After the trauma of receiving orders to Vietnam on Halloween, we went on with our daily lives. Jenny worked for a title company, and I continued with my duties on the rifle range.
Occasionally we would have a week with no shooters at the range, and we would do maintenance duties. I used these opportunities to refurbish and construct new targets. They were 6′ X 6′ wood frames with cloth stretched over them, and a paper target was glued to the cloth. We stored them in target sheds. The sheds were good places for varmints (squirrels, mice and snakes) to hide, and we were always on the lookout when working around or in them.
One day I was in a shed and heard a barely audible hum and froze. It was an animal sound, and I didn’t want to disturb it. Finally I narrowed it down to a small wooden crate (old ammo box) and peeked into it. There was a Siamese cat with big blue eyes staring at me, and the noise was his steady purr. I started to pick him up but realized he was skin and bones and was too weak to escape. Apparently the cat had been in a fight and found this place to hide and recover from his wounds. No one on the range wanted to deal with him, and some were suggesting we put him out of his misery. I decided to take him home. How he got there and how he had survived would remain a mystery.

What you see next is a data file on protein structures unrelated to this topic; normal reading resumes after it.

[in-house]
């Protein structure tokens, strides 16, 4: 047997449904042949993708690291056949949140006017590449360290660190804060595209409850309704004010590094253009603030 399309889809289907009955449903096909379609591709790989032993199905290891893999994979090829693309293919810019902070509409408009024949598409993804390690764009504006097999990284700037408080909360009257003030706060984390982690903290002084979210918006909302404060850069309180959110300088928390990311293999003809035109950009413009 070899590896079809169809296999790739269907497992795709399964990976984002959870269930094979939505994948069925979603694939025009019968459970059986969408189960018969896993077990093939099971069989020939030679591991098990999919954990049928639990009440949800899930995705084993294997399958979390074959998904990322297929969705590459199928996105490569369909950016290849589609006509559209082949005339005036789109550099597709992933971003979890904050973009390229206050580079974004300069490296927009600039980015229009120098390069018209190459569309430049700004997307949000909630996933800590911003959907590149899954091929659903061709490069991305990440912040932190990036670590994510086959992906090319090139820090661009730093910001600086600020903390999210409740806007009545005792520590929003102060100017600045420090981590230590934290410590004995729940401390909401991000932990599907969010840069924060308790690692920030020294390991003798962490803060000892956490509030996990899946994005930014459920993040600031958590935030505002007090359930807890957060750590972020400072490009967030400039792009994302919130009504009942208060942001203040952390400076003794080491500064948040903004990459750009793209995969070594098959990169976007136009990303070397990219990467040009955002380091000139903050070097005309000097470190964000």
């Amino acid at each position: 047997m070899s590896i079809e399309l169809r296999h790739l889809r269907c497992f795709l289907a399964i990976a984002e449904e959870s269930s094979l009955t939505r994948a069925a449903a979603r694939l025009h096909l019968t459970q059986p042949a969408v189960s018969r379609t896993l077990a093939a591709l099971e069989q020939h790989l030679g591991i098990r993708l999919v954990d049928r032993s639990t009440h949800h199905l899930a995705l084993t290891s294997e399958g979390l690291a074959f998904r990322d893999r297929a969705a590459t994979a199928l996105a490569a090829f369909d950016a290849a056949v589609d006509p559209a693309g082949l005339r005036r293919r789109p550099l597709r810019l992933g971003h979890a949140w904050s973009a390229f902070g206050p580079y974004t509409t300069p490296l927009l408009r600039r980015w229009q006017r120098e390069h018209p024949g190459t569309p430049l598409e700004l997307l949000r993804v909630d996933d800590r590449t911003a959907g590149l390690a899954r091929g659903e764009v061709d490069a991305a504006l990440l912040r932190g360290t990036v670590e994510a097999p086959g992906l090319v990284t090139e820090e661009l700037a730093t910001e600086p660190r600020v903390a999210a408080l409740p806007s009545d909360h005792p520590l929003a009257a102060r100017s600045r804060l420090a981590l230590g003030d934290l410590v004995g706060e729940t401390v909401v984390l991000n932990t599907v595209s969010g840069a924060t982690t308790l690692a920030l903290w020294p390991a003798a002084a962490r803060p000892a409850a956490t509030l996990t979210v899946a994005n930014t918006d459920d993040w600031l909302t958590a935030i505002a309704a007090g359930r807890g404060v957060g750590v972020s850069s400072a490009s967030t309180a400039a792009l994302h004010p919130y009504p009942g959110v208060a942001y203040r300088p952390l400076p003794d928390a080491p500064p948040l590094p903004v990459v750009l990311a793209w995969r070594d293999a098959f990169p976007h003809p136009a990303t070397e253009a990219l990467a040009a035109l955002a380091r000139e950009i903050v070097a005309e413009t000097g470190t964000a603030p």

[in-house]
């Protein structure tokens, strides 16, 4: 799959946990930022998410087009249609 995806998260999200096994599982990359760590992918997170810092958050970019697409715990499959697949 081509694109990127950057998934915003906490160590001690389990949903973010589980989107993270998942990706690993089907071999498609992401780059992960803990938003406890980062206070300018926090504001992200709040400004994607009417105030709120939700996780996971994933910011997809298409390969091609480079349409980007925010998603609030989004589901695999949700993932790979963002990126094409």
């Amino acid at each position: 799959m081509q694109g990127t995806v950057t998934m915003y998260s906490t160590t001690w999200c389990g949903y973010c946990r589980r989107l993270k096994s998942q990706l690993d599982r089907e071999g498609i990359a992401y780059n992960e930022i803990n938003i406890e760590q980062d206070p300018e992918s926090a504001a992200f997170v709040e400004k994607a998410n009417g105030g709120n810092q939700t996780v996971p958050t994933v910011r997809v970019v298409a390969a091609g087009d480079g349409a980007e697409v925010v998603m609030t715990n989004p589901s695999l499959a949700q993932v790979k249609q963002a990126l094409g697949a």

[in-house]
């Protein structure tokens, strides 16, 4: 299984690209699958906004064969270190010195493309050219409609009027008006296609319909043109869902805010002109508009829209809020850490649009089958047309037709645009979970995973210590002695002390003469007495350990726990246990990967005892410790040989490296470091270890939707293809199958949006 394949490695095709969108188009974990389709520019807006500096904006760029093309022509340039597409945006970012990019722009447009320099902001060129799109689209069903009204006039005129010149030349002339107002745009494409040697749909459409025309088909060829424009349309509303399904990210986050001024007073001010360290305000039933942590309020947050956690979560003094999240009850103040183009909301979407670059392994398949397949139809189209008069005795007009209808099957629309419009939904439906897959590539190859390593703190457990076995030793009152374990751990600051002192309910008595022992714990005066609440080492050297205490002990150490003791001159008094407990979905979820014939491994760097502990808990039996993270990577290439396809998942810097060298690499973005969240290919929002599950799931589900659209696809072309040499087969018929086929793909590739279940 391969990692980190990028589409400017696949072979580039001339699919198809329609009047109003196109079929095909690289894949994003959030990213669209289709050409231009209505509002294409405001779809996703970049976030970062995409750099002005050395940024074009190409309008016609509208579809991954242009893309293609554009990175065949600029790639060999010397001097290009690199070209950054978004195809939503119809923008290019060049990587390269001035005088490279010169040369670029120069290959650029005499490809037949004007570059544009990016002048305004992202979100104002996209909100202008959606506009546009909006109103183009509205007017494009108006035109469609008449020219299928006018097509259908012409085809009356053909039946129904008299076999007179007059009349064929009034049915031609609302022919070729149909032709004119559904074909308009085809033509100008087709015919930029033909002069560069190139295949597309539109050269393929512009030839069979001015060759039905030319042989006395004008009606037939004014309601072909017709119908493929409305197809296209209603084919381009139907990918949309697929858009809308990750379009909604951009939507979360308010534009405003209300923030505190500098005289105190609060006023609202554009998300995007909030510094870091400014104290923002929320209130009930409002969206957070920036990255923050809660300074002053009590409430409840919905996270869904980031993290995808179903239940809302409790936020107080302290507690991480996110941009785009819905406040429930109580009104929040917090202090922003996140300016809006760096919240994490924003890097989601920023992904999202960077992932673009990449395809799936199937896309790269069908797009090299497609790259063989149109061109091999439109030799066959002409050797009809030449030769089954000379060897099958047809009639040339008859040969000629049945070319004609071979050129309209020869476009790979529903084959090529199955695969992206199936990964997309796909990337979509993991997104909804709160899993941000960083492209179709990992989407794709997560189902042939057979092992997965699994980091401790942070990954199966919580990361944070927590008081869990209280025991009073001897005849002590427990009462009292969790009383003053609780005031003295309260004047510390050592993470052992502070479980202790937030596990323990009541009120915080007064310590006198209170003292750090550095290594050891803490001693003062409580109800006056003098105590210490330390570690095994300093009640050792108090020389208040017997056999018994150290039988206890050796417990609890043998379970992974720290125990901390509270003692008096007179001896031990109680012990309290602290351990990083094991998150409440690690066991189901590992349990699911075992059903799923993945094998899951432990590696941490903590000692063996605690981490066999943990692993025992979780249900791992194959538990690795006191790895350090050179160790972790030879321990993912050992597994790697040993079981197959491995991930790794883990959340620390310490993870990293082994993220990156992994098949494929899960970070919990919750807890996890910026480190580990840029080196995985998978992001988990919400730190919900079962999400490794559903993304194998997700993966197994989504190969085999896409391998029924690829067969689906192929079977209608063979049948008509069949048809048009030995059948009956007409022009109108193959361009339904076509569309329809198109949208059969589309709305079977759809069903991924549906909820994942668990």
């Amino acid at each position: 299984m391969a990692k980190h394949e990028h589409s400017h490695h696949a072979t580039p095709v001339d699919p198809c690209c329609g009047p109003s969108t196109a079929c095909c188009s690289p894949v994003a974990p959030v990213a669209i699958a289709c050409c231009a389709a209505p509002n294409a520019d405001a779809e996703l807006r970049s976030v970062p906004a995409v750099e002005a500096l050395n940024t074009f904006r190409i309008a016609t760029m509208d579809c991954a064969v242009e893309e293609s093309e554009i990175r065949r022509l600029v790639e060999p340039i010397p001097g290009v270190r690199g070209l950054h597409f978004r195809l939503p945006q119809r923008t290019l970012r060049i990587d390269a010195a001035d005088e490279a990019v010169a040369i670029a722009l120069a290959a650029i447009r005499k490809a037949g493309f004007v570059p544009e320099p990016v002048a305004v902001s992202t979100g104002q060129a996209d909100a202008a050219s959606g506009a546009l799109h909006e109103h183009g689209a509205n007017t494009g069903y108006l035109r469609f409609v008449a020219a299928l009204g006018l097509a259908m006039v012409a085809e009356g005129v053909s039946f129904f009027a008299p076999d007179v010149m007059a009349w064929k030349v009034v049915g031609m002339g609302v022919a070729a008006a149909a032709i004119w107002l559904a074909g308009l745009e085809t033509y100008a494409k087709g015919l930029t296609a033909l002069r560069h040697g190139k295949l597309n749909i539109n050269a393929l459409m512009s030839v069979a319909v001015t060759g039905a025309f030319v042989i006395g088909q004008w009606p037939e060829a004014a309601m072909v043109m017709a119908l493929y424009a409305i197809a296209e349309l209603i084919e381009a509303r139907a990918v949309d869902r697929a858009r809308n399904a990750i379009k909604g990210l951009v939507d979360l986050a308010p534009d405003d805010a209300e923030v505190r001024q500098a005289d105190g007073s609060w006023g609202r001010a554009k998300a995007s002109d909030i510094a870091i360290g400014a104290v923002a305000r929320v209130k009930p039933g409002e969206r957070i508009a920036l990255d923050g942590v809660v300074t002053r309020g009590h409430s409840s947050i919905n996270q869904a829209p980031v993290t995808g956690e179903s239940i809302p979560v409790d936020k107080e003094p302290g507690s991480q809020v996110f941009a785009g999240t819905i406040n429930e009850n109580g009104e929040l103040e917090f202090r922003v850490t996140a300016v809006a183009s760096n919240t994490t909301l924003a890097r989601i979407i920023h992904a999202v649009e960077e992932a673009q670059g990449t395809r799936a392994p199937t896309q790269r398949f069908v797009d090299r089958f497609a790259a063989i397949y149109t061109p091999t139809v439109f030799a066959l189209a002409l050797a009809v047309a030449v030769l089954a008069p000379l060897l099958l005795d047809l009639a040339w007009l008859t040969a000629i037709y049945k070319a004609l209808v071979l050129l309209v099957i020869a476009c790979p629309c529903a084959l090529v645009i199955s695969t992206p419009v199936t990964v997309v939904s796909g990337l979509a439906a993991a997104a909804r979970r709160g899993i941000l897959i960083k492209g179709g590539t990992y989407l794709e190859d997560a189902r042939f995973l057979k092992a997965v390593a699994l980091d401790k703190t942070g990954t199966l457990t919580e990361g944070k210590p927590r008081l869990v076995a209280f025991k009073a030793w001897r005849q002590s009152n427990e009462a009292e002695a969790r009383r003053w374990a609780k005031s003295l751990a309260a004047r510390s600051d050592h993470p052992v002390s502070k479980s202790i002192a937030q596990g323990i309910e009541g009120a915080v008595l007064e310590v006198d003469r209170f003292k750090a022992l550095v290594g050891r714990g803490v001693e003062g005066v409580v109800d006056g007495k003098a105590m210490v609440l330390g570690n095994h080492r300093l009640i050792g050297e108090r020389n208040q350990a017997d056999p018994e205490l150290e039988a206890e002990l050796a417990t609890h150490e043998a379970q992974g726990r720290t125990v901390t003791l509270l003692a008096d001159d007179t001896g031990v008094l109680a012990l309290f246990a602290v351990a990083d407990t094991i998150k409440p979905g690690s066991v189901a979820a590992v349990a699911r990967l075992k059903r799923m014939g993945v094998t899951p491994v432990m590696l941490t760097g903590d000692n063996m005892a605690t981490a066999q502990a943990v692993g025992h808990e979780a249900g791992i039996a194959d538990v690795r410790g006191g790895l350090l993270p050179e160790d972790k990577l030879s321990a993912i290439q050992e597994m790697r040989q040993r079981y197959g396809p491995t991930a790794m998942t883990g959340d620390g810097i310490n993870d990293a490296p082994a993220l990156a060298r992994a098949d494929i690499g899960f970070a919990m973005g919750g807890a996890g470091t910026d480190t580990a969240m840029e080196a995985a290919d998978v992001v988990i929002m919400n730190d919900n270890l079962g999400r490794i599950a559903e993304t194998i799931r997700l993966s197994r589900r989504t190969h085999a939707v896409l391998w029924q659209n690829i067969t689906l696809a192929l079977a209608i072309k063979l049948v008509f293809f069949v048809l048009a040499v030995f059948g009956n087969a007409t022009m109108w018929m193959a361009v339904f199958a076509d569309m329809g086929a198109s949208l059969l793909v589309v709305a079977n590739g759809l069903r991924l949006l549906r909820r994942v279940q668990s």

Jenny was surprised and happy with the cat. He was a good patient and recovered quickly. He was playful and liked to sit on the T.V., facing the wall, with his tail hanging down in front of the screen. I don’t remember why, but we named him Augustus. “Gus” became Jenny’s companion while I was in Vietnam and would keep her busy by running away from time to time. She always managed to retrieve him, or he would somehow find his way back home.
We kept Gus as a member of our family until he died of old age just before Thanksgiving in 1982. We have good memories of him.
Next edition: Sniper School